That was another incredible big match performance by Stan Wawrinka to claim his 3rd Grand Slam and 11th finals victory in a row. Interestingly, it came after what he described as being the most nervous he has ever been before a match...

I found his candour regarding his pre-match nerves refreshing. Here's what he said in his post-match interview:

"Today, before the final, I was really nervous like never before. I was shaking in the locker. When we start five minutes before the match talking, last few things with Magnus, I start to cry. I was completely shaking...I was also -- because I don't want to lose the final in a Grand Slam. That simple. That's the only reason....The pressure, I was feeling amazing after the semifinal. I was feeling great yesterday. Really happy. But this morning it start to be there, the feeling of you don't want to lose. I don't want to come to the court and lose a final. So close, so far."

The reason players almost always feel nervous before...

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The 2016 US Open Women's Final: A Resilience Story

 

 

# I think Angelique Kerber's rise to the top of women's tennis is one of the most remarkable stories of resilience in tennis history...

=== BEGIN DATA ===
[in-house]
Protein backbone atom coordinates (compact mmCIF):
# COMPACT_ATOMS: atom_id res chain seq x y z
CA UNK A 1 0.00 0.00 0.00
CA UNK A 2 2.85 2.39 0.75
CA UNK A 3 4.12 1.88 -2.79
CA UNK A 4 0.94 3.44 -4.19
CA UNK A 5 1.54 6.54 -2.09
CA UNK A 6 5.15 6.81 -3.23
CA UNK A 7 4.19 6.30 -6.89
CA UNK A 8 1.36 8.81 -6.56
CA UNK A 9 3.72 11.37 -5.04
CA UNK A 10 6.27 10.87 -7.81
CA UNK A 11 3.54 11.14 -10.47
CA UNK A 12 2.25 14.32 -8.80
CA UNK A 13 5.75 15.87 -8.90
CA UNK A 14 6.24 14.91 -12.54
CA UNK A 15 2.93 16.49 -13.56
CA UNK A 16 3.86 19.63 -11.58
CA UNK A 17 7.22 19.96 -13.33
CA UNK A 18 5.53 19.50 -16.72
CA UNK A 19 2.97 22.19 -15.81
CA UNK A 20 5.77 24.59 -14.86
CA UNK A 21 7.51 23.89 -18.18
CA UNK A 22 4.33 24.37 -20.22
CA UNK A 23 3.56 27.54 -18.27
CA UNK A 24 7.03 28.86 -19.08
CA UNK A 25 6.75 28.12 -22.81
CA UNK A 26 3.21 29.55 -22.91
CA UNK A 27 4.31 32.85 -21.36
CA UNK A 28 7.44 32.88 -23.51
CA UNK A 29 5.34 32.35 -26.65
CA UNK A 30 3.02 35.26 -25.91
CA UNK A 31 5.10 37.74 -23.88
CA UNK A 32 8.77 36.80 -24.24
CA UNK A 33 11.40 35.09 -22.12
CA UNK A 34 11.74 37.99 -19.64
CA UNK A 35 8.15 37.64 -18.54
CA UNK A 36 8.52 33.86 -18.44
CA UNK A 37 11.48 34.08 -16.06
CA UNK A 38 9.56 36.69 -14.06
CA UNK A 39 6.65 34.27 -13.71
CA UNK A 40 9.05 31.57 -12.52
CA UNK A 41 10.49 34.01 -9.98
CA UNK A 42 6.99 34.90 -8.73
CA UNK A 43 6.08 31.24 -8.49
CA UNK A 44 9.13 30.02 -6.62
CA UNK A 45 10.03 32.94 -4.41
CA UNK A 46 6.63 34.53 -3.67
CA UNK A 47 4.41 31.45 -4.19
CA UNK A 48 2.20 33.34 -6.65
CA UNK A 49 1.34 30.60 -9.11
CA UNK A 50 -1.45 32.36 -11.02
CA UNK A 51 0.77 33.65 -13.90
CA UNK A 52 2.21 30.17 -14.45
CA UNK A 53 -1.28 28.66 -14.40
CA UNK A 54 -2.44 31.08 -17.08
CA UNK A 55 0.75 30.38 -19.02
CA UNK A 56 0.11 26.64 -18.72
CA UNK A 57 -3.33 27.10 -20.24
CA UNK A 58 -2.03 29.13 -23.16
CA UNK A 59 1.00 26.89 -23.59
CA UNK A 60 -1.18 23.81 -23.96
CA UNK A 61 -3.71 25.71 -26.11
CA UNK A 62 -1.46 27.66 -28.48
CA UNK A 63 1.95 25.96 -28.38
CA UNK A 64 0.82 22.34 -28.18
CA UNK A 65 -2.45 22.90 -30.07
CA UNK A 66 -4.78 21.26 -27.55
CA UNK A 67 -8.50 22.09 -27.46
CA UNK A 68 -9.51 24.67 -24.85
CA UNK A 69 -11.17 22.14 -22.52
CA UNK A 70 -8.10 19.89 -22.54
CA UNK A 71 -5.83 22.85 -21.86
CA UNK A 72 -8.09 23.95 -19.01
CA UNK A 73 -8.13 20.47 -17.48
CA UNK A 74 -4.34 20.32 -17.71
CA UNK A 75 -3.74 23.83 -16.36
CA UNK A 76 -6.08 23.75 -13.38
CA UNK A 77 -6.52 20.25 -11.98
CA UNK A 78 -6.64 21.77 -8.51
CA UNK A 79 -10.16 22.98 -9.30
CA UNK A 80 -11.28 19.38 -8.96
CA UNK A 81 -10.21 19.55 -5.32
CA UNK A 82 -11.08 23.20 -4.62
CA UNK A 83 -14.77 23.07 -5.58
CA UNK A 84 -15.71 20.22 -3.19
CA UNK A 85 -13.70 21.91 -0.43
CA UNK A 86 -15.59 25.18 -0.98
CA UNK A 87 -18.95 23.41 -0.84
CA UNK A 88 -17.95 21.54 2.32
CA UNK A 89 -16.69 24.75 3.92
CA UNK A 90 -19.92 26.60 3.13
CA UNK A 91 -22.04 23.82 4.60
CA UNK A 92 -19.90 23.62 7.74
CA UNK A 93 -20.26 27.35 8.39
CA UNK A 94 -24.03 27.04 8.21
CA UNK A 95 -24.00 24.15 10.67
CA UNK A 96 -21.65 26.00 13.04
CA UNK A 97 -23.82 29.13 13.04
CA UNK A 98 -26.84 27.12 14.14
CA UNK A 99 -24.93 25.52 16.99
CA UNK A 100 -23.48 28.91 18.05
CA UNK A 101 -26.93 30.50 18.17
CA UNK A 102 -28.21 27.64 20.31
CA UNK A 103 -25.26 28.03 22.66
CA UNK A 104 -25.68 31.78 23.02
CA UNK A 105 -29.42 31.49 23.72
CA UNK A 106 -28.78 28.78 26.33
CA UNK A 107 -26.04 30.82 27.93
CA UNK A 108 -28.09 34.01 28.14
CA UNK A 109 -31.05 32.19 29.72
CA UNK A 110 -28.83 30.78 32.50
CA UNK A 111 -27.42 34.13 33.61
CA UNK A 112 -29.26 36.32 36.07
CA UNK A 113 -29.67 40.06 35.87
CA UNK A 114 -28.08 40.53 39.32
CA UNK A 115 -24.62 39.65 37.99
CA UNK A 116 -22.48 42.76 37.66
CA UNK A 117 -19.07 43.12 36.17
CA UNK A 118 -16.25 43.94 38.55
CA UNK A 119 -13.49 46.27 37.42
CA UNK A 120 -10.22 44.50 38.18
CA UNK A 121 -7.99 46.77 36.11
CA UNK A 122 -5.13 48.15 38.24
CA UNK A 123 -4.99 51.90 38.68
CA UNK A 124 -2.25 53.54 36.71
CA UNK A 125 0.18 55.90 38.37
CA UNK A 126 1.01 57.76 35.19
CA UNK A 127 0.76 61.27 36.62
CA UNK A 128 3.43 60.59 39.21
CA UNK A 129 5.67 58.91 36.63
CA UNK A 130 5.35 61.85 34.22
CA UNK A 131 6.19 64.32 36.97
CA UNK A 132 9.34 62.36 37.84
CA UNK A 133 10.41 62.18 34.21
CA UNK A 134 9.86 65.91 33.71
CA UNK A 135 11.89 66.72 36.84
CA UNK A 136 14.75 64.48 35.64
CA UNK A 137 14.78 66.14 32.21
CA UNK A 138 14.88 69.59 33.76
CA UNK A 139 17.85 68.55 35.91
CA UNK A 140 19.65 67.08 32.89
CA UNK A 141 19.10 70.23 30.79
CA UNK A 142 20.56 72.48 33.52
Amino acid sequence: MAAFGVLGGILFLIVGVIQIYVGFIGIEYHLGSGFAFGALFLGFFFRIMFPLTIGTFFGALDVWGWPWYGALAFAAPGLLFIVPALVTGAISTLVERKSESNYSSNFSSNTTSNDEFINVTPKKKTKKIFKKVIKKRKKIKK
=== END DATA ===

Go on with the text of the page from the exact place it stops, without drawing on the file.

In 2011 when Angelique Kerber arrived at the US Open, she was nearly 24 years old, had been on the tour for 7 years, and had passed the first round main draw of her previous Grand Slams on just 5 of 19 attempts (and had never been past the 3rd round).

From the outside looking in, most experts I'm sure would have already pigeonholed her career as a journey woman destined to be a perennial early round Grand Slam loser until career end.

That she went on to make the semis at that 2011 US Open was surprising…

That she slowly but surely built herself into a regular top 10er was superb….

That she has just become the World#1, won her 2nd Slam of the year, and also made finals appearances at Wimbledon and the Olympics is simply remarkable.

Her finals victory was another reminder of a career trademarked by resilience...

Her game...